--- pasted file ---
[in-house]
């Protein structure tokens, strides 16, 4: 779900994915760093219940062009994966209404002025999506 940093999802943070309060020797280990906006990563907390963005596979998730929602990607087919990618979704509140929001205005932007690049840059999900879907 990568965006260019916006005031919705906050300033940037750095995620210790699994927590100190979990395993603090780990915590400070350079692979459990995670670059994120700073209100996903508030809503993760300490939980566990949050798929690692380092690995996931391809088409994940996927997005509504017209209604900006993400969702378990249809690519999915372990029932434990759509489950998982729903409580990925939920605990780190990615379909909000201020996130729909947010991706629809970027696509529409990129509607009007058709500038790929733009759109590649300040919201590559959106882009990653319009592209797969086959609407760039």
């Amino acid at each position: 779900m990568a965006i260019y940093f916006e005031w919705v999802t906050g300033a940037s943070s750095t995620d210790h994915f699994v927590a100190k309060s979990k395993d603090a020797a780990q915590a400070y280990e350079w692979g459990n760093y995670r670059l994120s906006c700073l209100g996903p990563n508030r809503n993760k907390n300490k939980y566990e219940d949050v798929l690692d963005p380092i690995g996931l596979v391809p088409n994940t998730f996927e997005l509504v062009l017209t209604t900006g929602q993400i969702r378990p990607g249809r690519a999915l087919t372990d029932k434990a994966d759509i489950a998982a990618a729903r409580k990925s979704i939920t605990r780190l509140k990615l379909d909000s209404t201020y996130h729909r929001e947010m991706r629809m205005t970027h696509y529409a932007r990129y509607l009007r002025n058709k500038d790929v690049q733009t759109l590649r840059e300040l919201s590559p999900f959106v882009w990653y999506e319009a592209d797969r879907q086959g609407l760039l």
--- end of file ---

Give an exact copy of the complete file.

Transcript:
[in-house]
């Protein structure tokens, strides 16, 4: 779900994915760093219940062009994966209404002025999506 940093999802943070309060020797280990906006990563907390963005596979998730929602990607087919990618979704509140929001205005932007690049840059999900879907 990568965006260019916006005031919705906050300033940037750095995620210790699994927590100190979990395993603090780990915590400070350079692979459990995670670059994120700073209100996903508030809503993760300490939980566990949050798929690692380092690995996931391809088409994940996927997005509504017209209604900006993400969702378990249809690519999915372990029932434990759509489950998982729903409580990925939920605990780190990615379909909000201020996130729909947010991706629809970027696509529409990129509607009007058709500038790929733009759109590649300040919201590559959106882009990653319009592209797969086959609407760039």
């Amino acid at each position: 779900m990568a965006i260019y940093f916006e005031w919705v999802t906050g300033a940037s943070s750095t995620d210790h994915f699994v927590a100190k309060s979990k395993d603090a020797a780990q915590a400070y280990e350079w692979g459990n760093y995670r670059l994120s906006c700073l209100g996903p990563n508030r809503n993760k907390n300490k939980y566990e219940d949050v798929l690692d963005p380092i690995g996931l596979v391809p088409n994940t998730f996927e997005l509504v062009l017209t209604t900006g929602q993400i969702r378990p990607g249809r690519a999915l087919t372990d029932k434990a994966d759509i489950a998982a990618a729903r409580k990925s979704i939920t605990r780190l509140k990615l379909d909000s209404t201020y996130h729909r929001e947010m991706r629809m205005t970027h696509y529409a932007r990129y509607l009007r002025n058709k500038d790929v690049q733009t759109l590649r840059e300040l919201s590559p999900f959106v882009w990653y999506e319009a592209d797969r879907q086959g609407l760039l």